The five spending categories of irregularly purchased items included clothing, trips and vacations, home repairs, health care, and gifts. Respondents in group A would first be asked about their spending on particular categories during the “last 12 months,” followed by a question about their spending in the “last month.” Group B was asked about the same spending categories but was offered a choice of reference periods – “last 12 months,” “last month,” or “no money spent during last 12 months.” In the first two cases, respondents were secondly asked to report using the alternative. That is, a respondent choosing “last 12 months” was given a follow-up question as to what was spent “last month,” and vice-versa.
Between Groups A and B, we thus collected data on six measures of annual purchases: specified annual, followed by specified last month (which we converted to an annual amount); respondent-chosen annual, followed by last month (converted to annual); and respondent-chosen last month (converted to annual), followed by annual. In the absence of selection and recall bias, all the medians and means should be the same. In the presence of a selection effect, the short-period median and mean should be higher for those choosing the shorter period than for those not doing so. In the presence of recall bias, the short-period median and mean should be higher than the long-period ones. (Those who picked “No money spent in last 12 months” were left out of the analysis because they could not be assigned to a reference period.)
As is apparent from the results in Table 8 (top panel), for clothing, the “last month” medians and means were all greater than the “last year” medians and means, suggesting that people do not recall very well their purchases over a period of a year (i.e., recall bias is important). Also, those choosing “month” had higher medians and means than those choosing ‘annual’ both for the amount last month and for the amount last year. This suggests that they did, indeed, spend more (i.e. there is a selection effect).
As mentioned above, there were five categories of irregular spending. Table 8 gives information about each.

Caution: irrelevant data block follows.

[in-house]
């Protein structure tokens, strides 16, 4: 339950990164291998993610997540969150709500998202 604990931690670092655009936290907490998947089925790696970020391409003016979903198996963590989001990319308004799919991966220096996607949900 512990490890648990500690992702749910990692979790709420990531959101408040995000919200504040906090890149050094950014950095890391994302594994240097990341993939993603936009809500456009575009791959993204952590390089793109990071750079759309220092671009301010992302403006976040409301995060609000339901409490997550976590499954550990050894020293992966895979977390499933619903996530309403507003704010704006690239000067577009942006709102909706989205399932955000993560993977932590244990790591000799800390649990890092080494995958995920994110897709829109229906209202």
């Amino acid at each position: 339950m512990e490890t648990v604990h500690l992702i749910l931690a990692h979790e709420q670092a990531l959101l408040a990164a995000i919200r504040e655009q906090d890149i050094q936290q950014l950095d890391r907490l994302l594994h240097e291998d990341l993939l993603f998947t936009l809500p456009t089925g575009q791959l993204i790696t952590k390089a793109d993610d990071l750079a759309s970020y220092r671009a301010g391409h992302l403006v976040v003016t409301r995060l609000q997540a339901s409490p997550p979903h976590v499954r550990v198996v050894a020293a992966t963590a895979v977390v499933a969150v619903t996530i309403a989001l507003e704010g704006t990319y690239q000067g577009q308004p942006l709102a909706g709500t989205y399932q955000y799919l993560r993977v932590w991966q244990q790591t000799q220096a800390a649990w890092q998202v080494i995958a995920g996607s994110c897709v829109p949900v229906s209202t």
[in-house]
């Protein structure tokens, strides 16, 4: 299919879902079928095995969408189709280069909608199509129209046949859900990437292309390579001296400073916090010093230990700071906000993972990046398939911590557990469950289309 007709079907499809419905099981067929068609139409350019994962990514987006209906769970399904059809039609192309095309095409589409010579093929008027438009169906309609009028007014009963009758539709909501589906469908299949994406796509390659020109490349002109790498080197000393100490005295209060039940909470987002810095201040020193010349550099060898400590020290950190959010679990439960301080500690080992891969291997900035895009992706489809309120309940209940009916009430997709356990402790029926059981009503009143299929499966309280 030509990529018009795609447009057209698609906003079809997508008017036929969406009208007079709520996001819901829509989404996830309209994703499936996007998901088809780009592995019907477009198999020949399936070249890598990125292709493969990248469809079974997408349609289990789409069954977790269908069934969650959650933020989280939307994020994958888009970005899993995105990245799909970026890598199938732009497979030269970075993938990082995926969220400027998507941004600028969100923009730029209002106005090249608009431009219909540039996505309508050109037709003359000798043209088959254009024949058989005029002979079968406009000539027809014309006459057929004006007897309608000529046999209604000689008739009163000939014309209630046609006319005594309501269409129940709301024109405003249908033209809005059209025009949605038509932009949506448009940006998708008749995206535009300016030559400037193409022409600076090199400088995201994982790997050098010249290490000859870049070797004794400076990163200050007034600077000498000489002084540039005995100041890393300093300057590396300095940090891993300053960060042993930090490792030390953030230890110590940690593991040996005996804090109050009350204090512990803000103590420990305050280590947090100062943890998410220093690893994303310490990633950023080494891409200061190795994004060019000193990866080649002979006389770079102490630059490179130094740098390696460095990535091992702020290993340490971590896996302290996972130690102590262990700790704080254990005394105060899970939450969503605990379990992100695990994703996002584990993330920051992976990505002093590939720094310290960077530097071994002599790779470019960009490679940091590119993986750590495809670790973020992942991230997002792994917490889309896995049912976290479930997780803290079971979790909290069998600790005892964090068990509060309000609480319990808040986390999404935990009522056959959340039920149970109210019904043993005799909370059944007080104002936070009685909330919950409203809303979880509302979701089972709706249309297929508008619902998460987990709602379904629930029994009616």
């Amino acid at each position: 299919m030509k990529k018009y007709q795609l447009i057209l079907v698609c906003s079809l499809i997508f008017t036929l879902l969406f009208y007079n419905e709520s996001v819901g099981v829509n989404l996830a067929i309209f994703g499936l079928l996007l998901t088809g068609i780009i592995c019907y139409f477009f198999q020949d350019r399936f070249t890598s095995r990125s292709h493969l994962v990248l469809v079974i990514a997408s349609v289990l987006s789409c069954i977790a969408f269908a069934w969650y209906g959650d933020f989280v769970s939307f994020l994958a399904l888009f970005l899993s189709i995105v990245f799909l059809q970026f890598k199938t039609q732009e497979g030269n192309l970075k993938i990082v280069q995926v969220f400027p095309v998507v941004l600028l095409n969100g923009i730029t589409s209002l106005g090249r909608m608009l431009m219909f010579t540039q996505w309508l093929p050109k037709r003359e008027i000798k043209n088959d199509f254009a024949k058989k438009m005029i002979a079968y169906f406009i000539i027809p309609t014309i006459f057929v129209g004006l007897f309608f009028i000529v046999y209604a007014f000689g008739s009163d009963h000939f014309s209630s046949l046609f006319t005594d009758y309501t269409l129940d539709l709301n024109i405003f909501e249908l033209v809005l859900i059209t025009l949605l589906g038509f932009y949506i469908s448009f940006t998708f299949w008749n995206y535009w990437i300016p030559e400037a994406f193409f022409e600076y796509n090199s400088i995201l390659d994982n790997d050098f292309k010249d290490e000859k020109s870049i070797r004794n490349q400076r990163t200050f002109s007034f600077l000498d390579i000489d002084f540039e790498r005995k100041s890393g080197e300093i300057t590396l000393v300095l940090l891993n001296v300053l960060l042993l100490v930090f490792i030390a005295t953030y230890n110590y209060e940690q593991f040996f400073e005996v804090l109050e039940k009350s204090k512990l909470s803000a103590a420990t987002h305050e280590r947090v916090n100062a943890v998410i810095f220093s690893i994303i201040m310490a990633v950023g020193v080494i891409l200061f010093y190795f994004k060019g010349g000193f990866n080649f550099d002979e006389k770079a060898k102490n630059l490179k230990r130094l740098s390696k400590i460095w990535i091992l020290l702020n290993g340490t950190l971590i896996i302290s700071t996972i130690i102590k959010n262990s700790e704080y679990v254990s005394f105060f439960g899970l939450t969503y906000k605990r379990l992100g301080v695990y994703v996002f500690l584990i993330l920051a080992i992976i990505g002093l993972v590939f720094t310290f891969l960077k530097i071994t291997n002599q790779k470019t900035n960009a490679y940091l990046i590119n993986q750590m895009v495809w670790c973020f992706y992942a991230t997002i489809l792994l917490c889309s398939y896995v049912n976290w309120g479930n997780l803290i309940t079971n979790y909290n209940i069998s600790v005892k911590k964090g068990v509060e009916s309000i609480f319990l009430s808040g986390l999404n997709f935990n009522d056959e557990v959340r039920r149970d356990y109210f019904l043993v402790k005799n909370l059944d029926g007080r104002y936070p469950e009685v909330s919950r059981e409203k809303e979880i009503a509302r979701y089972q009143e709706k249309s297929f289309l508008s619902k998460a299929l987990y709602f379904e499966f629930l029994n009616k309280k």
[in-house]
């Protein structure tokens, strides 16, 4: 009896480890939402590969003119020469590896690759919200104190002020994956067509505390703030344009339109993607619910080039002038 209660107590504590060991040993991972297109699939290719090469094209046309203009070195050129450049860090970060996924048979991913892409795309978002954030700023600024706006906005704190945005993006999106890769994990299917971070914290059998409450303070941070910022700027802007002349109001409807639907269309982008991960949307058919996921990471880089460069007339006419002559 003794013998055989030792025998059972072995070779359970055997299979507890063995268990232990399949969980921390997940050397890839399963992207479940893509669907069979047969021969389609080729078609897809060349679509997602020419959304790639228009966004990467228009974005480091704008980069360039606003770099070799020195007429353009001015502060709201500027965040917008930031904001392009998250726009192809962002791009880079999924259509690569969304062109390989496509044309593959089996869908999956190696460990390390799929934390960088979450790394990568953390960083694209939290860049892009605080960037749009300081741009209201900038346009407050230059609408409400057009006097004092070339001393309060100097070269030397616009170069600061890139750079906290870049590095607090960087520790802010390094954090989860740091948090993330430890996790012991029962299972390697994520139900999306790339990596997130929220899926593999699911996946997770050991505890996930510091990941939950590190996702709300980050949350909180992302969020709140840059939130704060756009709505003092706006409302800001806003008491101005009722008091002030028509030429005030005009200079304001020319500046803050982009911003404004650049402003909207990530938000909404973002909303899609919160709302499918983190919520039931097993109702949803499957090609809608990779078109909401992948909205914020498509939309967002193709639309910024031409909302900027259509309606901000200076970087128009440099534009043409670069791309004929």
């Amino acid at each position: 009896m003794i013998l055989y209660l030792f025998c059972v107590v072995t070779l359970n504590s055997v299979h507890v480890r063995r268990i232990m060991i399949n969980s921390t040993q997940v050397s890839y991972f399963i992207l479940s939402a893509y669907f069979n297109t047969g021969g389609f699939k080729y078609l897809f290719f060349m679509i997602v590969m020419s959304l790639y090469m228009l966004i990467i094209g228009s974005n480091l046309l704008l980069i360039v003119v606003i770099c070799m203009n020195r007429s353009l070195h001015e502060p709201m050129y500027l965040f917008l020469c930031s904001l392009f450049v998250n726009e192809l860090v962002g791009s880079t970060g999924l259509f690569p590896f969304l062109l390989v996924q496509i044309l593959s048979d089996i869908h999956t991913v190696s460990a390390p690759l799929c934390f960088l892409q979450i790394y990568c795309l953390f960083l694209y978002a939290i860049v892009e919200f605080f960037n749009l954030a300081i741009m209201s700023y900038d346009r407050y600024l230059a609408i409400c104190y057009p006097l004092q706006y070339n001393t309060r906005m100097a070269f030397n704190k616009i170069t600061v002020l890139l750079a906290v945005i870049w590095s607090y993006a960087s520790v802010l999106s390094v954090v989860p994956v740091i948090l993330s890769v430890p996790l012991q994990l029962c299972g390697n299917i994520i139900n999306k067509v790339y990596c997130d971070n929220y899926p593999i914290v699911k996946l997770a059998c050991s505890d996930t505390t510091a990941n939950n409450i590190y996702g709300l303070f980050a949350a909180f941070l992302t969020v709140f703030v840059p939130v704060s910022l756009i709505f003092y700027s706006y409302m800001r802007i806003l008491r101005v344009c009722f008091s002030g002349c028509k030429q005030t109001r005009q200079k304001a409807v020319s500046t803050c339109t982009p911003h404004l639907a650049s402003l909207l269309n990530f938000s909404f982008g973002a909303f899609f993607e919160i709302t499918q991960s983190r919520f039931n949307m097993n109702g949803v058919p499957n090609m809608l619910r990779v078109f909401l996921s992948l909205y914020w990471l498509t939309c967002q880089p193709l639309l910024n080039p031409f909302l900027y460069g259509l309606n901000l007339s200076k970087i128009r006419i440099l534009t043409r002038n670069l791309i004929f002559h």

The fraction choosing ‘last month’ varied considerably. For example, 21 per cent chose ‘last month’ in the case of trips and vacations, whereas 48 per cent did so for clothing. This seems to accord with frequency of purchasing. Many households go on just one trip per year, whereas many buy clothing at least several times a year.
We have calculated the weighted average of the five medians and five means, using the number of observations as weights. This is just a way of summarizing overall patterns. It does not represent the spending of any population, because different people are in the means and medians of each spending category. For example, one person may choose ‘last month’ for clothing but ‘annual’ for trips.
For the medians, when the reference period is specified as annual, there is generally little difference between expenditure reports for the last month and those for the last 12 months. Apparently, for the relatively small values near the median, there is little recall bias in the population. There is a large difference between last-month expenditures when the last month is chosen as the reference period, versus when the last 12 months is either chosen or specified. These differences suggest that those who select the last month as the reference period had unusually large purchases in the last month—and/or that they were possibly subject to recall bias, as reflected in their reports of smaller amounts when they were asked for a 12-month estimate. Among those who chose the 12-month reporting period, the opposite seems to have been the case: they reported unusually small purchases in the last month. This is especially true in the case of trips and vacations.
For the means, the pattern is different. All groups reported higher amounts when responding about the last month than they did for the last 12 months. This suggests substantial recall bias among those who are more frequent purchasers and so contribute substantially to the mean. Furthermore, spending on each of the five goods follows this pattern. The difference is greatest among those who chose the last month and who may thus include higher spenders.
We conducted similar experiments with more regular purchases, using prescription drugs, dining out, and telephone, cable, and Internet services. Drugs are of particular interest because, as mentioned above, they may be regularly purchased by some (with chronic conditions) but irregularly purchased by others.
As with experiments for irregularly purchased spending categories, Group A received questions with a specified reference period, that is, respondents in this group had no choice. They were asked to report their spending in a “typical month.” They received a follow-up question asking about “last month.”